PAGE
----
After you get approval, write your Wikipedia contribution. Include:

  1. The prior entry (text or screen shot, plus URL) and your justification/explanation for it (from the proposal you submitted)
  2. Then your work with a clear indication of where it will go. When modifying a current entry, provide a version showing new text or revisions you have with color highlights or MS Word revision marks. Submit this assignment as a word document via email by the deadline on the course schedule. The entire word document, including the prior text, should not exceed 4 pages double-spaced, 12 pt font, 1 inch margins.
  3. Your entry must include citations of at least two credible sources, and need to be in the format required by Wikipedia (see links below), with the references after the text.

Grading will be as follows: 1/3 of maximum credit for an approved plan; 1/3 credit for a submitted entry; 1/3 credit if the entry is graded at or above 90% and then actually entered in Wikipedia (send a confirmatory email with the URL). We do not encourage making actual Wikipedia entries for lower grades.

How to edit on Wikipedia: Wikipedia editing tutorial / Wikipedia cheat sheet

Learning resources

All information about this course, including the lecture powerpoints and the readings, will be available from this web site: We will use blackboard ONLY for emails to students. If you wish to know your grade during the class, please email the instructors and we will try to make a projection for you.

Required text:
Tomorrow's Table: Organic Farming, Genetics, and the Future of Food by Pamela C. Ronald and Raoul W. Adamchak Oxford University Press; ISBN: 978-0-19-530175-5

Required other readings and preparation for quizzes and exams:
There is a rich literature of views and evidence about biotechnology and toxicology issues. Thus, doing the assigned readings is a major part of this course, and keeping up on them during the class is essential for you to understand the materials and lectures, and to take part in the recitation sections (most of which are primarily discussions of readings). To help motivate you do keep up on the readings, we will administer short quizzes using i-clickers at the start of several classes (see the schedule); you are responsible for the readings assigned up to and including the day of the quiz. Emphasis in quizzes and other exams will be on familiarity with concepts, and your ability to cite examples of crops, traits, chemicals, and the attendant issues. Note that you are expected to finish reading the text before the mid-term.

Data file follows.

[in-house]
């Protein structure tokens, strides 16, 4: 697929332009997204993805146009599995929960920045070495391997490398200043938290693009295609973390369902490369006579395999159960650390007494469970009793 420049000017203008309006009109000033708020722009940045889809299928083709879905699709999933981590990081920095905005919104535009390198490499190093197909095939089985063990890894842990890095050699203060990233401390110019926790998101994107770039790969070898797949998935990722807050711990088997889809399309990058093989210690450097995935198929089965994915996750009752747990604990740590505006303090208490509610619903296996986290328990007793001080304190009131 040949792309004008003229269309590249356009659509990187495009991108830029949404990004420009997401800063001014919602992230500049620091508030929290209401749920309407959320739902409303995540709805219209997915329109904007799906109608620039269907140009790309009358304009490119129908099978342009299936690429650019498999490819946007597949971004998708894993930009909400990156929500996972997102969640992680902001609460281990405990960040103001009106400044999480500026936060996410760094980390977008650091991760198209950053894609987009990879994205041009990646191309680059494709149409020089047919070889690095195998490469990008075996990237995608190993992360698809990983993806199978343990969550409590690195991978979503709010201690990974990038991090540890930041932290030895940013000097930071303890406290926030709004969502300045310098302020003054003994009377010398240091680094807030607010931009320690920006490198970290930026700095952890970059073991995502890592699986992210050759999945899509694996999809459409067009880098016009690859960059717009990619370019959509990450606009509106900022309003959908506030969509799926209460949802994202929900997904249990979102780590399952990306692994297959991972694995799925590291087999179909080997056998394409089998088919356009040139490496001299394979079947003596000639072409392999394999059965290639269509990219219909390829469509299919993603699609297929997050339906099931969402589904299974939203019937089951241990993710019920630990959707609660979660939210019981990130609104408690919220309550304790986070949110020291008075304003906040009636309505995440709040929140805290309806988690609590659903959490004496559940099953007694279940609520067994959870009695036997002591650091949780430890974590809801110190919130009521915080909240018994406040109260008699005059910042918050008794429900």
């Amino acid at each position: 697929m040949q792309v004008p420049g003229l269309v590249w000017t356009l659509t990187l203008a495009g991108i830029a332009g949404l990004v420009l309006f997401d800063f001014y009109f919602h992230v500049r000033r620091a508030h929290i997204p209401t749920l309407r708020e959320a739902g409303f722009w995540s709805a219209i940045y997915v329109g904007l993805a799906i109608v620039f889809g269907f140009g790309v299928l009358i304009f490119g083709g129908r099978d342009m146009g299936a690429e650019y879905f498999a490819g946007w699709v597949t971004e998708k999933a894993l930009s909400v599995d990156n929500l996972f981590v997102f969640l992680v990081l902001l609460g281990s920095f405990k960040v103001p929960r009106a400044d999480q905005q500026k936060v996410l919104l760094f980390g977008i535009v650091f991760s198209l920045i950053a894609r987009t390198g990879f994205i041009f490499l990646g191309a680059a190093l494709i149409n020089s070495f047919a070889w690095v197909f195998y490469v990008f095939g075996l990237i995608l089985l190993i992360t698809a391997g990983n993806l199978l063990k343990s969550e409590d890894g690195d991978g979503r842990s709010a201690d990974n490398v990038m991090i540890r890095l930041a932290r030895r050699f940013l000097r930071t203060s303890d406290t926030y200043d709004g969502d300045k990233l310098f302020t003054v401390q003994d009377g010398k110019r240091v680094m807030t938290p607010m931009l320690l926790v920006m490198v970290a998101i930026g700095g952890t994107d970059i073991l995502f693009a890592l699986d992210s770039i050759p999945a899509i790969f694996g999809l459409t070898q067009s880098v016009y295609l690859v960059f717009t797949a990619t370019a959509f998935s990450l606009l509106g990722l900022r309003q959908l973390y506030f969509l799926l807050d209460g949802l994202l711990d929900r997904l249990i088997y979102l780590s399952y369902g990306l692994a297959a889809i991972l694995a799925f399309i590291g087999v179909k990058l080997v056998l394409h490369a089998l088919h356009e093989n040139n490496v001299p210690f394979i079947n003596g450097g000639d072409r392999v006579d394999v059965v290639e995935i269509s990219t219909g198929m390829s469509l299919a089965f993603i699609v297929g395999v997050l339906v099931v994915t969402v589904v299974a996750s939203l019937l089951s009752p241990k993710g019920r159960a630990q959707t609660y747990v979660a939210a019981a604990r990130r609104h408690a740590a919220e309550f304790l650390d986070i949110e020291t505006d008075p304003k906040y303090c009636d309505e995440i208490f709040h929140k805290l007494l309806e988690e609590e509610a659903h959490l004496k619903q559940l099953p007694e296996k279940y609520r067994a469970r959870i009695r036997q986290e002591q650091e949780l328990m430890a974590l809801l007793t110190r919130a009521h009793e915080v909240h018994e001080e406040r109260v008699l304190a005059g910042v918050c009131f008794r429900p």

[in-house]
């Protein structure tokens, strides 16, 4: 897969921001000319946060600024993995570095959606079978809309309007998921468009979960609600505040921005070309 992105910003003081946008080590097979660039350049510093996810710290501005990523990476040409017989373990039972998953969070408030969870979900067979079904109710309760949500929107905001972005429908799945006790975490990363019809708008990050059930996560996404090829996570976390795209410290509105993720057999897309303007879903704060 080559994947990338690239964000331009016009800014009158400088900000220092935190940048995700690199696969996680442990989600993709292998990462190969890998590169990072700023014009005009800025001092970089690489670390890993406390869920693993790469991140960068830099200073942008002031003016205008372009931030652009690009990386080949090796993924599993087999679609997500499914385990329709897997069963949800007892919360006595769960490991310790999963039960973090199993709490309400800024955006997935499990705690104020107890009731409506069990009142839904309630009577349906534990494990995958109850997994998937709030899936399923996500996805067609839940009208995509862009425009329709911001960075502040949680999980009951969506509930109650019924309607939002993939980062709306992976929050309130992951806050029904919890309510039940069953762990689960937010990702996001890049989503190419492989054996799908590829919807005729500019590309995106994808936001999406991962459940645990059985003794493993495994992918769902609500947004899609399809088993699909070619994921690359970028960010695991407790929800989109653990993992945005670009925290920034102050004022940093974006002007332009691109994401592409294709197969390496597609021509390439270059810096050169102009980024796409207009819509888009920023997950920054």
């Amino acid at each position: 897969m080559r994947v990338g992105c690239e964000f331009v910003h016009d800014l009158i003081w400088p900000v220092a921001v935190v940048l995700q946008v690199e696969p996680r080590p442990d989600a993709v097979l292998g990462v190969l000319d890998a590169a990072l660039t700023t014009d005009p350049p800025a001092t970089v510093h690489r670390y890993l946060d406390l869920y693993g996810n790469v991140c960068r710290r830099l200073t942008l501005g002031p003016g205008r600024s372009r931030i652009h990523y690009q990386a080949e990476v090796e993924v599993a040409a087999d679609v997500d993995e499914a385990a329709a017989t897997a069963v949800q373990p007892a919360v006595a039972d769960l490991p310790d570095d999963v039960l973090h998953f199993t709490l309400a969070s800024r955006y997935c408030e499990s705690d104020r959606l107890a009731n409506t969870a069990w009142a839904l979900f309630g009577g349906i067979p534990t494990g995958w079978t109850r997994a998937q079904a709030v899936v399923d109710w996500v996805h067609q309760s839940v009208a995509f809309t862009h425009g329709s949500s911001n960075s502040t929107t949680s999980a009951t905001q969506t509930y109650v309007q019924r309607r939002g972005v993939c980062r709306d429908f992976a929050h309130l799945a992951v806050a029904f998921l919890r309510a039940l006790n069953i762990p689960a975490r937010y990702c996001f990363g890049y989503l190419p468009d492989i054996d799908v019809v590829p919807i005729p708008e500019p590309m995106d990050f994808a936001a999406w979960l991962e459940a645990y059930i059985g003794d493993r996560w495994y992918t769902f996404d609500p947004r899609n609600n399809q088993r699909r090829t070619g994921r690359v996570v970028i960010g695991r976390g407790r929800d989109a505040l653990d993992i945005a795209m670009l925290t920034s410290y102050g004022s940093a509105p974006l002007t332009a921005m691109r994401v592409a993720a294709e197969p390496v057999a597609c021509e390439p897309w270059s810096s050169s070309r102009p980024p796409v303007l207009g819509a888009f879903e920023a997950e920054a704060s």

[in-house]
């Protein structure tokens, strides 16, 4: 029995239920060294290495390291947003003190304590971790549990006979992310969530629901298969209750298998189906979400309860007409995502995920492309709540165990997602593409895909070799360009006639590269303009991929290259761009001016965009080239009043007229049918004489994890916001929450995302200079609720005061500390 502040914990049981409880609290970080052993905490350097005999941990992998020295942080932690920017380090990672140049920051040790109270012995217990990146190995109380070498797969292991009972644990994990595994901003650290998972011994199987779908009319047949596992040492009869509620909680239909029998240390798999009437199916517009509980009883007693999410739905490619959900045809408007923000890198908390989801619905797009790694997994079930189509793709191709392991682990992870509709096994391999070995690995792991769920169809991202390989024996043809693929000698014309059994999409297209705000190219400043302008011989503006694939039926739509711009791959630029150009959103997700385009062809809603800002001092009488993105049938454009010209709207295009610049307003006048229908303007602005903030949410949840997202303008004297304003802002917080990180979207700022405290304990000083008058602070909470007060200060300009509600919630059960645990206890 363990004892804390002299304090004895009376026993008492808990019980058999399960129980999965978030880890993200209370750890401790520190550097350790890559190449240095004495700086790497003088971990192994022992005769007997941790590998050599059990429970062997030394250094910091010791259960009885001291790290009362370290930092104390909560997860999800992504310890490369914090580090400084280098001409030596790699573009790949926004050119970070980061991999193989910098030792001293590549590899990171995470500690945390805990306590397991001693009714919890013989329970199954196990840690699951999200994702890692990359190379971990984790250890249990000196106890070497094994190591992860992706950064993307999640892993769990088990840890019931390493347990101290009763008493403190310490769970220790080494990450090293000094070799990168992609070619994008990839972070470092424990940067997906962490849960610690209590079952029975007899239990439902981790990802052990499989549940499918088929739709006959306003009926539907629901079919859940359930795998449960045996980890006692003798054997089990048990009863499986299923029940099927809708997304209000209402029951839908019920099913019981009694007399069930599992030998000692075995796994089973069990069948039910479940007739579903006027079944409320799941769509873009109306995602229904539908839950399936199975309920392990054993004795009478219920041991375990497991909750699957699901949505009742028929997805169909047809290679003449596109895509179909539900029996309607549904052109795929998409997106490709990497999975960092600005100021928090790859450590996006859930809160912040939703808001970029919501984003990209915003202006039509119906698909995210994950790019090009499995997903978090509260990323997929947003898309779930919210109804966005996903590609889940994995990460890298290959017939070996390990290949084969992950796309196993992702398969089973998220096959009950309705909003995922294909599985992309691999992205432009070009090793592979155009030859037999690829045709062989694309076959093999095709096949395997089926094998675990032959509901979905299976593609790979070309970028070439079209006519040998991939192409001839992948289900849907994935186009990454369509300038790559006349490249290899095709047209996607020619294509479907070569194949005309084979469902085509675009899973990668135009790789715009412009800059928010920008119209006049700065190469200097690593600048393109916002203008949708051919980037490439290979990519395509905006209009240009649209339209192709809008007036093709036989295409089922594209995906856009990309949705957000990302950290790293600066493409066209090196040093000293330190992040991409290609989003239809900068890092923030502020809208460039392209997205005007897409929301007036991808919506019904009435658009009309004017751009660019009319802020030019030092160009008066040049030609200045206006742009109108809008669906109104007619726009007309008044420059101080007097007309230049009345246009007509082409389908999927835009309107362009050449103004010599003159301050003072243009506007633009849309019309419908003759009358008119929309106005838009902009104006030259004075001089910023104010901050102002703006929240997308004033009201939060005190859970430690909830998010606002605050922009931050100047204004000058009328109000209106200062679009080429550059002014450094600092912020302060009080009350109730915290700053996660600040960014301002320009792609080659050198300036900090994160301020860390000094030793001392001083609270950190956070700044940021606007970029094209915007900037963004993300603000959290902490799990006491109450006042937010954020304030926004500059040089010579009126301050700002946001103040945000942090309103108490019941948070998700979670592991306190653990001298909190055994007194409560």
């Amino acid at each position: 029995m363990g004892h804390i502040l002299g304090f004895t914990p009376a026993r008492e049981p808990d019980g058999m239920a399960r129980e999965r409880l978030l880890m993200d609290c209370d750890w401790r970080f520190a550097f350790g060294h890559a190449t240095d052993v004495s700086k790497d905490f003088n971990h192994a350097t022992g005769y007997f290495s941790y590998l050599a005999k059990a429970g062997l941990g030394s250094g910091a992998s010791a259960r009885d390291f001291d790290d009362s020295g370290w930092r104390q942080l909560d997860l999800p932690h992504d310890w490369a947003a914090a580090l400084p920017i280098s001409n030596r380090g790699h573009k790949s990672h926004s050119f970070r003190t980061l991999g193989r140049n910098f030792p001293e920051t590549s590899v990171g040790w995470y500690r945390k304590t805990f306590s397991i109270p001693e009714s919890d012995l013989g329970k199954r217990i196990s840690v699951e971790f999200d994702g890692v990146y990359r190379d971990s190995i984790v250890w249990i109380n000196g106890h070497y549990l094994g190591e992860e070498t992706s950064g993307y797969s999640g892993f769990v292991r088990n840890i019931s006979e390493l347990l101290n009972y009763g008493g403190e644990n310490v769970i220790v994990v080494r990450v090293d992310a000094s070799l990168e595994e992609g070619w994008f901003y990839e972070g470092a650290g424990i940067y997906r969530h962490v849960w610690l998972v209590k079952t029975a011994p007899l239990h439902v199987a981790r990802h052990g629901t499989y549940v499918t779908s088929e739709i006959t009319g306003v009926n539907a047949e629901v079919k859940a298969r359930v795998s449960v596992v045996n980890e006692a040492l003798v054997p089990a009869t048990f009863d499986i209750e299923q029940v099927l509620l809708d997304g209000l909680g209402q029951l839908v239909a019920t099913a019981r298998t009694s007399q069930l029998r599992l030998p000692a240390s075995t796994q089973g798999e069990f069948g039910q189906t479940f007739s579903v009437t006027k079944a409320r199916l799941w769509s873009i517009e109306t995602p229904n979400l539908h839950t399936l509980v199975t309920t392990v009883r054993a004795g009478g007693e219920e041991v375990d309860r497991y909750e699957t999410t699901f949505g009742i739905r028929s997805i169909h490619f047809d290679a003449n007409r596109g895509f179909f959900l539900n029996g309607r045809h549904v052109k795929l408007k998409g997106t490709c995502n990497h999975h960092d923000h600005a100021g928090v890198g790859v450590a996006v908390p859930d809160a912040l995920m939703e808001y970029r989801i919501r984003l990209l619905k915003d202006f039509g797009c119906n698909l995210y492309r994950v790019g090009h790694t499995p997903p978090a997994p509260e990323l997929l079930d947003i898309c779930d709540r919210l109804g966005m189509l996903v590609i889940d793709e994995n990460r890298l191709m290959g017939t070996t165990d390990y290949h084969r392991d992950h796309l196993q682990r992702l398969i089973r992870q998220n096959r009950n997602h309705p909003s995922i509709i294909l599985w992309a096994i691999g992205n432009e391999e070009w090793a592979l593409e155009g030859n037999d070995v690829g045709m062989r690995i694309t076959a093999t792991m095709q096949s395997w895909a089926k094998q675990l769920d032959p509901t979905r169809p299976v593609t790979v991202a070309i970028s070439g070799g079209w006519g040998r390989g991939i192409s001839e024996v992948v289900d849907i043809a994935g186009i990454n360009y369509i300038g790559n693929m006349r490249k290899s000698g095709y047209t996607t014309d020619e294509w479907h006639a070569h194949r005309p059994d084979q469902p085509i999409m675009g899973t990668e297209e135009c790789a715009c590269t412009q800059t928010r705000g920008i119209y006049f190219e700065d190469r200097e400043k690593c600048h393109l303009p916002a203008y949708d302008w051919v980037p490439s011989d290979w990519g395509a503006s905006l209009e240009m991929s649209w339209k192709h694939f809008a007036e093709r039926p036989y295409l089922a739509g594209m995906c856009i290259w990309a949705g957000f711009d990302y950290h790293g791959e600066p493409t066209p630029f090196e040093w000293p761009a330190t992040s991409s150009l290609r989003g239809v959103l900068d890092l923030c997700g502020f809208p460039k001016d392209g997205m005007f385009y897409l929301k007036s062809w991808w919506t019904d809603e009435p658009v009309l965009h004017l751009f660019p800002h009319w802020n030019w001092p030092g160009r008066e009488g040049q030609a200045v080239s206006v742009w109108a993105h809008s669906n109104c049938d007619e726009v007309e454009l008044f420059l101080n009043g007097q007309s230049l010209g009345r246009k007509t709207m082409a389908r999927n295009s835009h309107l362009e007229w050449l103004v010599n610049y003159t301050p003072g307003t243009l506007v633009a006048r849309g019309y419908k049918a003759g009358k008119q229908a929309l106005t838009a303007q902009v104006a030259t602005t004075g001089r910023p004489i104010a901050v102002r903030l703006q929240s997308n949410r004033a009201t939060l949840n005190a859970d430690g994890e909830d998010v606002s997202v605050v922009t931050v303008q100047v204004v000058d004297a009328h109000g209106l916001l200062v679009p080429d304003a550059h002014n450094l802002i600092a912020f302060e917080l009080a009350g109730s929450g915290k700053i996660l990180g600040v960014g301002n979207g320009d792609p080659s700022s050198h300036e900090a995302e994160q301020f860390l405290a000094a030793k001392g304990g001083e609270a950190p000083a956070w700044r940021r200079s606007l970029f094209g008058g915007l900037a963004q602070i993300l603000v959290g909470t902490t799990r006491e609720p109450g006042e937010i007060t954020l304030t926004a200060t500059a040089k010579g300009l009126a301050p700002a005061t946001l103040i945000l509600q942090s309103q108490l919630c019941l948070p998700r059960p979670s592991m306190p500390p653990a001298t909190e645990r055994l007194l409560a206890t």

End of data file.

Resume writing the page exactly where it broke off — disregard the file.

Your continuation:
For exams, it is best to look at old exams to get an idea of the level of preparation is needed. When it says "peruse only" you are responsible only for knowing what the document was about, which you can get from scanning the summary, section headings, figures, and tables. You do not need to read the text, but you will need to have scanned the article for 2-3 minutes to get the main points.

Students with Disabilities

"Accommodations are collaborative efforts between students, faculty and Disability Access Services (DAS). Students with accommodations approved through DAS are responsible for contacting the faculty member in charge of the course prior to or during the first week of the term to discuss accommodations. Students who believe they are eligible for accommodations but who have not yet obtained approval through DAS should contact DAS immediately at 737-4098."

Class policy on plagiarism

We will not tolerate cheating, plagiarism, or re-use of essays from other courses. Please see the OSU Statement of Expectations for Student Conduct at:

PLAGIARISM is defined by OSU as "representing the words or ideas of another person or presenting someone else's words, ideas, artistry or data as one's own, or using one's own previously submitted work. Plagiarism includes but is not limited to copying another person's work (including unpublished material) without appropriate referencing, presenting someone else's opinions and theories as one's own, or working jointly on a project and then submitting it as one's own." ( For the sake of this course, plagiarism will be further defined as the inclusion of the majority of a single sentence, or additional written material, from a published source such as a book, article, or web site, or from another student or from another report written by the student for another class, without direct attribution and identification of the material (usually using quotation marks) as coming from that source.